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“First Lady” of Civil Rights Movement Honored by Presidents, Thousands of Others


In Atlanta, Georgia, thousands of mourners gathered to pay their last respects to Coretta Scott King, the civil rights leader and widow of Nobel Prize winner Martin Luther King Junior. Deborah Block narrates.

The ceremony took place at New Birth Missionary Baptist Church, where Mrs. King's daughter Bernice is a minister.

Speaking at the service, President George Bush remembered Mrs. King as a kind and gentle woman who became one of the most admired Americans of our time. "She is rightly mourned, and she is deeply missed," he said, and he praised the work done by her and her late husband to win civil right for millions of Americans of color.

"Because this young mother and father were not intimidated, millions of children they would never meet are now living in a better, more welcoming country,” added Mr. Bush.

Former presidents Jimmy Carter, George H. W. Bush, and Bill Clinton attended the service. Mr. Clinton had maintained close ties with the King family.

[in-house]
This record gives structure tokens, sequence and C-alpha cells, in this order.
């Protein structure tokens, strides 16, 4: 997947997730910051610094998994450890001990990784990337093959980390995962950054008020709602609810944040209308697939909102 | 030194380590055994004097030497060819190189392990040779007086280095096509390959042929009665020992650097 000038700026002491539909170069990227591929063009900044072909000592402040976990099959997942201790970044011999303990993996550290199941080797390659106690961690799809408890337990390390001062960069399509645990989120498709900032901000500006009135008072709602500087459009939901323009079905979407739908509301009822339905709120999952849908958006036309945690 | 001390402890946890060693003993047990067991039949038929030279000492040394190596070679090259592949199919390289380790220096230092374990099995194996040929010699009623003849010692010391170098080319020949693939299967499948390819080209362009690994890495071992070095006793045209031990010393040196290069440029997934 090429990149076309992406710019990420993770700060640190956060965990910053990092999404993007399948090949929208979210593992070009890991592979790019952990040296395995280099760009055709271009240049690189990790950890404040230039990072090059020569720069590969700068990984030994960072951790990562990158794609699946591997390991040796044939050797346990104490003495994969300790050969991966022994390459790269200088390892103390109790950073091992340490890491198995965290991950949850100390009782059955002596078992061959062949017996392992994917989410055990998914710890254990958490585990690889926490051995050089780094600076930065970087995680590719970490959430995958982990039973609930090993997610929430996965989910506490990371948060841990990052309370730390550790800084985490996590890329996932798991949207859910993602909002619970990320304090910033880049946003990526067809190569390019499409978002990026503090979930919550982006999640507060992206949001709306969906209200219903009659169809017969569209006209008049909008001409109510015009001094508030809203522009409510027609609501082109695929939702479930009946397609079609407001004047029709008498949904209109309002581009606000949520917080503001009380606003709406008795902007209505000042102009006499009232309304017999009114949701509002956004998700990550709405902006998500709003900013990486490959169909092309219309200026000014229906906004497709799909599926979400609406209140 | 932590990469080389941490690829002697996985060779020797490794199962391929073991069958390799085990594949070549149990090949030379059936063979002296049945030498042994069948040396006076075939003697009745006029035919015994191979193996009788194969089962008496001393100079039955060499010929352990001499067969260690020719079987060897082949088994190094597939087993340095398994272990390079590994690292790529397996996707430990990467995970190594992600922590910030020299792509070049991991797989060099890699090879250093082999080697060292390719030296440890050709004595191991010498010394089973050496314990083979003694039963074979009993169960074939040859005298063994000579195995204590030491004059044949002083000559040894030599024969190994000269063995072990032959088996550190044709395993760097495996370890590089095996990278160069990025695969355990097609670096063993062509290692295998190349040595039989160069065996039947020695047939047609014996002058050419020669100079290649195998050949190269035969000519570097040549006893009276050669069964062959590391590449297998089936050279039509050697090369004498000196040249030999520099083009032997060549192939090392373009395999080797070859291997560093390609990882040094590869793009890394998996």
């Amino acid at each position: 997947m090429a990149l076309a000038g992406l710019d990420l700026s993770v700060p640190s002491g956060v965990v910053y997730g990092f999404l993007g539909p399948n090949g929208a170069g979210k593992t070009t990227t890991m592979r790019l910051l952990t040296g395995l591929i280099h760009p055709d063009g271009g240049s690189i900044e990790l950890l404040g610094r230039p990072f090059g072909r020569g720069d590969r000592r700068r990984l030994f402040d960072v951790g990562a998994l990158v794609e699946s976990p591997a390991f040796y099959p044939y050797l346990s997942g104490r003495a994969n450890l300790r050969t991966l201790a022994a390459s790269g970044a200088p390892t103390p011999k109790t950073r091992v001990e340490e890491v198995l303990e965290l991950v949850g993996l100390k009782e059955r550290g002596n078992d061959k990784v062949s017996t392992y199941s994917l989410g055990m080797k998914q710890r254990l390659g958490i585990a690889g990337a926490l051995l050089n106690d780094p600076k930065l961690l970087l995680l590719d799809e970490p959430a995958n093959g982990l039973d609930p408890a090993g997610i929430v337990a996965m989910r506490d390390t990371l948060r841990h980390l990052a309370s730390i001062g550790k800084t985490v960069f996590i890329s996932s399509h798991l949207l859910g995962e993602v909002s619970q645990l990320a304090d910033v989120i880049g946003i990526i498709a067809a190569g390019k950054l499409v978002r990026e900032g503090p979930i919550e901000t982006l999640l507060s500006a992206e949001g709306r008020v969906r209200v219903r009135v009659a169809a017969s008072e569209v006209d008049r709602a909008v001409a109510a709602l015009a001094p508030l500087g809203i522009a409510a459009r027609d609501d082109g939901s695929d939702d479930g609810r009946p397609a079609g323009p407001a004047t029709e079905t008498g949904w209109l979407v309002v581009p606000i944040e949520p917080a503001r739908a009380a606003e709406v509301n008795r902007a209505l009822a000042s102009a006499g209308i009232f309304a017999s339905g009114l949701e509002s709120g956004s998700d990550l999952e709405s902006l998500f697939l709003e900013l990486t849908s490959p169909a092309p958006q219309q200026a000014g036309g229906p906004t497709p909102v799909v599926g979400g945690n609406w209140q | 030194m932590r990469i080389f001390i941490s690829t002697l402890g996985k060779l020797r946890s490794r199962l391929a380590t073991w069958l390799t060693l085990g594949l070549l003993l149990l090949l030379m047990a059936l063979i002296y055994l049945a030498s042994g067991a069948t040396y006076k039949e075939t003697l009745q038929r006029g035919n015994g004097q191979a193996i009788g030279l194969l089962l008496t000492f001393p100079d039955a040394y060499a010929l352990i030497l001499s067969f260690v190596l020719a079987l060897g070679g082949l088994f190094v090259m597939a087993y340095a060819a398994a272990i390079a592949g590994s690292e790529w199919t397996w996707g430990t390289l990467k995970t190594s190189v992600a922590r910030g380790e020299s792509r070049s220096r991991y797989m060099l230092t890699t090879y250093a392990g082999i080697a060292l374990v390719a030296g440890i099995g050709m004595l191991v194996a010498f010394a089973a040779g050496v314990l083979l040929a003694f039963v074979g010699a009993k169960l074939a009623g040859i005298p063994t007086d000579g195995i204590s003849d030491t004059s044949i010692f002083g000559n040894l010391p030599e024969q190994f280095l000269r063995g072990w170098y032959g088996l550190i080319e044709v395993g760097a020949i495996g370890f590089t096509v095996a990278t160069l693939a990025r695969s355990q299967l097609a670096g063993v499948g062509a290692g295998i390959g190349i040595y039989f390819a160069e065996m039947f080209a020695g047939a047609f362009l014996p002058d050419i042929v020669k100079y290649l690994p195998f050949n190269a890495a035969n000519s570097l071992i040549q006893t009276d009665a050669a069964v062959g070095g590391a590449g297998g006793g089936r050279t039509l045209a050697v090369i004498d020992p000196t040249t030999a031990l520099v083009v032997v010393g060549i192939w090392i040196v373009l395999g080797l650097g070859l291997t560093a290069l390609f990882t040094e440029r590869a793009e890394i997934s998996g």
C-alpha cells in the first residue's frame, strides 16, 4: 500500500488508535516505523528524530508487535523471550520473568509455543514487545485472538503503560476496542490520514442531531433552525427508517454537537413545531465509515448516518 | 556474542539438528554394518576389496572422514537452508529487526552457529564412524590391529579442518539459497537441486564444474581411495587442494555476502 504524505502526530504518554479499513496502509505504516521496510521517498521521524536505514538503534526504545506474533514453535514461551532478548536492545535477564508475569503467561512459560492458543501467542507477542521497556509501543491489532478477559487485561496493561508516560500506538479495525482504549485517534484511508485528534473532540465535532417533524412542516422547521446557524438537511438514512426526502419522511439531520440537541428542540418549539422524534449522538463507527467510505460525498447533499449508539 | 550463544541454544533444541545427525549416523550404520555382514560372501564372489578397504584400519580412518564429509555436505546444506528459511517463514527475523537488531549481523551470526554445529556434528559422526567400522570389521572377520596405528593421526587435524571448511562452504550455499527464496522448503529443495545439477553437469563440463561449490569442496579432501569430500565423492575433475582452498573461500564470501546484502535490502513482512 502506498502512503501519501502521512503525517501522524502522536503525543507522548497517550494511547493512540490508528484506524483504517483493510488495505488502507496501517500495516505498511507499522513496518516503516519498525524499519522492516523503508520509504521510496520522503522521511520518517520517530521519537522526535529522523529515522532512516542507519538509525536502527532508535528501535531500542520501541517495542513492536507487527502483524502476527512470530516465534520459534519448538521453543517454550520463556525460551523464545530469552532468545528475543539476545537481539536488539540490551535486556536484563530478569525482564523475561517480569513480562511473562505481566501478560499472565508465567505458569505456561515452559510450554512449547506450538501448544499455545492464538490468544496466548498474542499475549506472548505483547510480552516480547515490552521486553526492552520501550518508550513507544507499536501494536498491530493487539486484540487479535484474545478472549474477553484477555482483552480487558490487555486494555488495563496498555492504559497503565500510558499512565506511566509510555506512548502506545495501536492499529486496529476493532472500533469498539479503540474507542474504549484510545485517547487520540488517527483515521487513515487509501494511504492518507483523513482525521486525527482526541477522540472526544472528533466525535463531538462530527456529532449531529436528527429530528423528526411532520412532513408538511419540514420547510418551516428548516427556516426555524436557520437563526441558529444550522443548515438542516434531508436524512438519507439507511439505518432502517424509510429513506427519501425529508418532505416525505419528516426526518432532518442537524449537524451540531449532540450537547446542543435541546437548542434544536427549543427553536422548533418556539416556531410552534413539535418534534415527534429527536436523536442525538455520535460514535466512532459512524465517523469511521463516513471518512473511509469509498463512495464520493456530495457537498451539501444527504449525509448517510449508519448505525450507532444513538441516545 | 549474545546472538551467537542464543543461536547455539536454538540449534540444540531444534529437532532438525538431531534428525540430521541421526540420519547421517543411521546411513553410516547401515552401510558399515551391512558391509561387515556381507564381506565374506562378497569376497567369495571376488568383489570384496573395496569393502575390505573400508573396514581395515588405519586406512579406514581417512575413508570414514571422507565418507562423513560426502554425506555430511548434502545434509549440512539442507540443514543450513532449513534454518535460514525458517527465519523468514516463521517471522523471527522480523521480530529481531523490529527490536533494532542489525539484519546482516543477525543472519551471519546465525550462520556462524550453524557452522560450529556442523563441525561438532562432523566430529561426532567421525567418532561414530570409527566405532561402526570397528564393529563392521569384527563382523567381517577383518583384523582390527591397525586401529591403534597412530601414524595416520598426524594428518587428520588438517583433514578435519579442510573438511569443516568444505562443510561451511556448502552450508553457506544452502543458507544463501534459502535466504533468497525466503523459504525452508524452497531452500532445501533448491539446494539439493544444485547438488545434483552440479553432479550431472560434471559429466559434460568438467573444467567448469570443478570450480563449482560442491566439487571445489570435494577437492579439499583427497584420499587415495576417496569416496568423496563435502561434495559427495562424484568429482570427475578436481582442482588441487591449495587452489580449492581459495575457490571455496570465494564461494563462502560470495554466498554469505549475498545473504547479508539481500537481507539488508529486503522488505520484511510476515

"The one thing I always admired about Dr. King and Coretta when I got to know her, is how they embraced causes that were almost surely lost," said Mr. Clinton.

But their primary cause was advanced by Mrs. King's work after her husband's assassination nearly 40 years ago. She became known as the "First Lady of the Civil Rights Movement."

The Reverend Joseph Lowery, who co-founded the Southern Christian Leadership Conference with Dr. King, called for a continuation of the Kings' work, and not just praise for it. "How marvelous: presidents and governors come to mourn and praise, but in the morning, will words become deeds that match needs? Millions without health care, poverty abounds. For war, billions more, but no more for the poor?"

Coretta Scott King died on January 30 at the age of 78. She had suffered a stroke and ovarian cancer.

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